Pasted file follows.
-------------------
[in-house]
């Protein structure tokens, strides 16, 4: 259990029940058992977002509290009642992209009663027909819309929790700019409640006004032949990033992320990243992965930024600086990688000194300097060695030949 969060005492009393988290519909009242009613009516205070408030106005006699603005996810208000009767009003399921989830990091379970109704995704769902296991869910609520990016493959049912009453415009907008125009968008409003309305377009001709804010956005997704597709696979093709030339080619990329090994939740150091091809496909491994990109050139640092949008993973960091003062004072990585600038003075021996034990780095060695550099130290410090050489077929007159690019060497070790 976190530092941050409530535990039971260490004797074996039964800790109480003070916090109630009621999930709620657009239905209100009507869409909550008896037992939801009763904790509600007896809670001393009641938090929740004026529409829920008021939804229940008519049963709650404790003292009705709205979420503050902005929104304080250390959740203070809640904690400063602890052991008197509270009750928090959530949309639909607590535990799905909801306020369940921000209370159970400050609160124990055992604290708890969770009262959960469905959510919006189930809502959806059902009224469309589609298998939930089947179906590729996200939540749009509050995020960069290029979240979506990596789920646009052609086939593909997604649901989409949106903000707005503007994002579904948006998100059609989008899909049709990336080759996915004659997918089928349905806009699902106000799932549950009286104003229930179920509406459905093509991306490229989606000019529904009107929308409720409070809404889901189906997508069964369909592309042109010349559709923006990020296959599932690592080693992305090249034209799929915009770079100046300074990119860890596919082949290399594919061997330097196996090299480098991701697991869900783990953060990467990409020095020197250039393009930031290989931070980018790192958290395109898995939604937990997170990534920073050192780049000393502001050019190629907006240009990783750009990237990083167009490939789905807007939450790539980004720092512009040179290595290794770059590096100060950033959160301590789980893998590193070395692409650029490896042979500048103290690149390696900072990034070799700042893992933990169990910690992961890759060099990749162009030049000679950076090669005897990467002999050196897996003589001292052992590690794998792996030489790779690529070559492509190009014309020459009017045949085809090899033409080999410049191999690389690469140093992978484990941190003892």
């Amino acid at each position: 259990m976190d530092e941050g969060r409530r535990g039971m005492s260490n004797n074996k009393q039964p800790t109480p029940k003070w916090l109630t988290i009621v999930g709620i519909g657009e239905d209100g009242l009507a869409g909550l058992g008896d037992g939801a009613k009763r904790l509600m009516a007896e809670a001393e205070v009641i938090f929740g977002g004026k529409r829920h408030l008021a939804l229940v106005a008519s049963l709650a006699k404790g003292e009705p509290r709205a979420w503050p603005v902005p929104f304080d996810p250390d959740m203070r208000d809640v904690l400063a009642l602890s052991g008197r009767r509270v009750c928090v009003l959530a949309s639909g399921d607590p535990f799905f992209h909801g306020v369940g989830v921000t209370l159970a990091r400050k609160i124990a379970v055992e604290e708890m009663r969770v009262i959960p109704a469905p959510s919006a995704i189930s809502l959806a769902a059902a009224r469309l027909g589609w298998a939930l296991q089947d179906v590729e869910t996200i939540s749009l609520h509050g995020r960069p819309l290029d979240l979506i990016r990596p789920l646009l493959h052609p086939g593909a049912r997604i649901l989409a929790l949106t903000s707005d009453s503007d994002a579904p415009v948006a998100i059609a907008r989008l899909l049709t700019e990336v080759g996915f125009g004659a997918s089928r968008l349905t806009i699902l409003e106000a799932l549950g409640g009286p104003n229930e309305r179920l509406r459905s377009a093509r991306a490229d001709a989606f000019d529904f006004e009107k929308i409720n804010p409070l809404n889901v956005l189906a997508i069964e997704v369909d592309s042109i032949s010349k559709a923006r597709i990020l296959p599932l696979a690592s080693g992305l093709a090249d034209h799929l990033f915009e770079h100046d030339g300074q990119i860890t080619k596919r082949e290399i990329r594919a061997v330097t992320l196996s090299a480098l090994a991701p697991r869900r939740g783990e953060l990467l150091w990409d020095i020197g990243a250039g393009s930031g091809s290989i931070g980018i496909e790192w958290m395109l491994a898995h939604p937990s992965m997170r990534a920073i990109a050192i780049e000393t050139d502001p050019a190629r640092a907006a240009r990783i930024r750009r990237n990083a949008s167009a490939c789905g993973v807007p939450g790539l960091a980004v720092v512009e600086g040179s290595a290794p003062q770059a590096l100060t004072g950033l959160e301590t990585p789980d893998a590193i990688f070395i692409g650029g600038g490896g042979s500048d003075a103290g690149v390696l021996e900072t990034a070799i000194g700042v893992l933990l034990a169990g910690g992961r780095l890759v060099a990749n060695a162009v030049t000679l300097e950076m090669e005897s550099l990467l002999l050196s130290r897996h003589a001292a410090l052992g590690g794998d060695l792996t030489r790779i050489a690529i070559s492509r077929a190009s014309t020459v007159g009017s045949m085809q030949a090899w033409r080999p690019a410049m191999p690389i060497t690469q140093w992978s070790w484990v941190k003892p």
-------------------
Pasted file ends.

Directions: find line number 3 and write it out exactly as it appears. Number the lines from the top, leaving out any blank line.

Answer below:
């Amino acid at each position: 259990m976190d530092e941050g969060r409530r535990g039971m005492s260490n004797n074996k009393q039964p800790t109480p029940k003070w916090l109630t988290i009621v999930g709620i519909g657009e239905d209100g009242l009507a869409g909550l058992g008896d037992g939801a009613k009763r904790l509600m009516a007896e809670a001393e205070v009641i938090f929740g977002g004026k529409r829920h408030l008021a939804l229940v106005a008519s049963l709650a006699k404790g003292e009705p509290r709205a979420w503050p603005v902005p929104f304080d996810p250390d959740m203070r208000d809640v904690l400063a009642l602890s052991g008197r009767r509270v009750c928090v009003l959530a949309s639909g399921d607590p535990f799905f992209h909801g306020v369940g989830v921000t209370l159970a990091r400050k609160i124990a379970v055992e604290e708890m009663r969770v009262i959960p109704a469905p959510s919006a995704i189930s809502l959806a769902a059902a009224r469309l027909g589609w298998a939930l296991q089947d179906v590729e869910t996200i939540s749009l609520h509050g995020r960069p819309l290029d979240l979506i990016r990596p789920l646009l493959h052609p086939g593909a049912r997604i649901l989409a929790l949106t903000s707005d009453s503007d994002a579904p415009v948006a998100i059609a907008r989008l899909l049709t700019e990336v080759g996915f125009g004659a997918s089928r968008l349905t806009i699902l409003e106000a799932l549950g409640g009286p104003n229930e309305r179920l509406r459905s377009a093509r991306a490229d001709a989606f000019d529904f006004e009107k929308i409720n804010p409070l809404n889901v956005l189906a997508i069964e997704v369909d592309s042109i032949s010349k559709a923006r597709i990020l296959p599932l696979a690592s080693g992305l093709a090249d034209h799929l990033f915009e770079h100046d030339g300074q990119i860890t080619k596919r082949e290399i990329r594919a061997v330097t992320l196996s090299a480098l090994a991701p697991r869900r939740g783990e953060l990467l150091w990409d020095i020197g990243a250039g393009s930031g091809s290989i931070g980018i496909e790192w958290m395109l491994a898995h939604p937990s992965m997170r990534a920073i990109a050192i780049e000393t050139d502001p050019a190629r640092a907006a240009r990783i930024r750009r990237n990083a949008s167009a490939c789905g993973v807007p939450g790539l960091a980004v720092v512009e600086g040179s290595a290794p003062q770059a590096l100060t004072g950033l959160e301590t990585p789980d893998a590193i990688f070395i692409g650029g600038g490896g042979s500048d003075a103290g690149v390696l021996e900072t990034a070799i000194g700042v893992l933990l034990a169990g910690g992961r780095l890759v060099a990749n060695a162009v030049t000679l300097e950076m090669e005897s550099l990467l002999l050196s130290r897996h003589a001292a410090l052992g590690g794998d060695l792996t030489r790779i050489a690529i070559s492509r077929a190009s014309t020459v007159g009017s045949m085809q030949a090899w033409r080999p690019a410049m191999p690389i060497t690469q140093w992978s070790w484990v941190k003892p």